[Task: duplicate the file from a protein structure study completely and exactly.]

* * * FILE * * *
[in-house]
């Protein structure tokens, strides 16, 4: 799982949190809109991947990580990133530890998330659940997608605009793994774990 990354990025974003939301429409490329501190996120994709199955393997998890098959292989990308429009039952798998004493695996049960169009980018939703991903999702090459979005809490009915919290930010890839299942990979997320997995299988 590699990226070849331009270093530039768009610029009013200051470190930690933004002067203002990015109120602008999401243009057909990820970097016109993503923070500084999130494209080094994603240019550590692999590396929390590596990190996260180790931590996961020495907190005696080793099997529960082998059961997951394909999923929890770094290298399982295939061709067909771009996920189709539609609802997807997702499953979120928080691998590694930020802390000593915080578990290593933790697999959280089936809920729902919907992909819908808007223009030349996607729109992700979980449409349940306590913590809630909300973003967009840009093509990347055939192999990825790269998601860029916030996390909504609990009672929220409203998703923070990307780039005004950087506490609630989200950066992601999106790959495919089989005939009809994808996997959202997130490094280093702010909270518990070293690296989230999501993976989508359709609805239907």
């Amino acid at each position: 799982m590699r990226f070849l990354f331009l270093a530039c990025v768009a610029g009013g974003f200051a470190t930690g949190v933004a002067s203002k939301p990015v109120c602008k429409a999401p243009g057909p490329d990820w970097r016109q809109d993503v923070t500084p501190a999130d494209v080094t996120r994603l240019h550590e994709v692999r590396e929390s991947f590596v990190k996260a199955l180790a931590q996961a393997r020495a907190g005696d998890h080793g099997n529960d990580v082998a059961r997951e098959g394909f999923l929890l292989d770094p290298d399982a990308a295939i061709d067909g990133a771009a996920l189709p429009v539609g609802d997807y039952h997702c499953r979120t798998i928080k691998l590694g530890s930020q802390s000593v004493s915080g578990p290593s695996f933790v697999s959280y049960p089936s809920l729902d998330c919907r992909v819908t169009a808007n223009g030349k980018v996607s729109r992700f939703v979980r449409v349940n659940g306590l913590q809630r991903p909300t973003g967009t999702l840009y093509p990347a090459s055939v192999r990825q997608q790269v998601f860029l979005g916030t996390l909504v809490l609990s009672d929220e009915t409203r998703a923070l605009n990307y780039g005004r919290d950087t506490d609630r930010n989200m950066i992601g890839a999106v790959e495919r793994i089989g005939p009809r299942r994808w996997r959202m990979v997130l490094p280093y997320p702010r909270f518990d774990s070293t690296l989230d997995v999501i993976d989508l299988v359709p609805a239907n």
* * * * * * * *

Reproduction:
[in-house]
């Protein structure tokens, strides 16, 4: 799982949190809109991947990580990133530890998330659940997608605009793994774990 990354990025974003939301429409490329501190996120994709199955393997998890098959292989990308429009039952798998004493695996049960169009980018939703991903999702090459979005809490009915919290930010890839299942990979997320997995299988 590699990226070849331009270093530039768009610029009013200051470190930690933004002067203002990015109120602008999401243009057909990820970097016109993503923070500084999130494209080094994603240019550590692999590396929390590596990190996260180790931590996961020495907190005696080793099997529960082998059961997951394909999923929890770094290298399982295939061709067909771009996920189709539609609802997807997702499953979120928080691998590694930020802390000593915080578990290593933790697999959280089936809920729902919907992909819908808007223009030349996607729109992700979980449409349940306590913590809630909300973003967009840009093509990347055939192999990825790269998601860029916030996390909504609990009672929220409203998703923070990307780039005004950087506490609630989200950066992601999106790959495919089989005939009809994808996997959202997130490094280093702010909270518990070293690296989230999501993976989508359709609805239907």
């Amino acid at each position: 799982m590699r990226f070849l990354f331009l270093a530039c990025v768009a610029g009013g974003f200051a470190t930690g949190v933004a002067s203002k939301p990015v109120c602008k429409a999401p243009g057909p490329d990820w970097r016109q809109d993503v923070t500084p501190a999130d494209v080094t996120r994603l240019h550590e994709v692999r590396e929390s991947f590596v990190k996260a199955l180790a931590q996961a393997r020495a907190g005696d998890h080793g099997n529960d990580v082998a059961r997951e098959g394909f999923l929890l292989d770094p290298d399982a990308a295939i061709d067909g990133a771009a996920l189709p429009v539609g609802d997807y039952h997702c499953r979120t798998i928080k691998l590694g530890s930020q802390s000593v004493s915080g578990p290593s695996f933790v697999s959280y049960p089936s809920l729902d998330c919907r992909v819908t169009a808007n223009g030349k980018v996607s729109r992700f939703v979980r449409v349940n659940g306590l913590q809630r991903p909300t973003g967009t999702l840009y093509p990347a090459s055939v192999r990825q997608q790269v998601f860029l979005g916030t996390l909504v809490l609990s009672d929220e009915t409203r998703a923070l605009n990307y780039g005004r919290d950087t506490d609630r930010n989200m950066i992601g890839a999106v790959e495919r793994i089989g005939p009809r299942r994808w996997r959202m990979v997130l490094p280093y997320p702010r909270f518990d774990s070293t690296l989230d997995v999501i993976d989508l299988v359709p609805a239907n």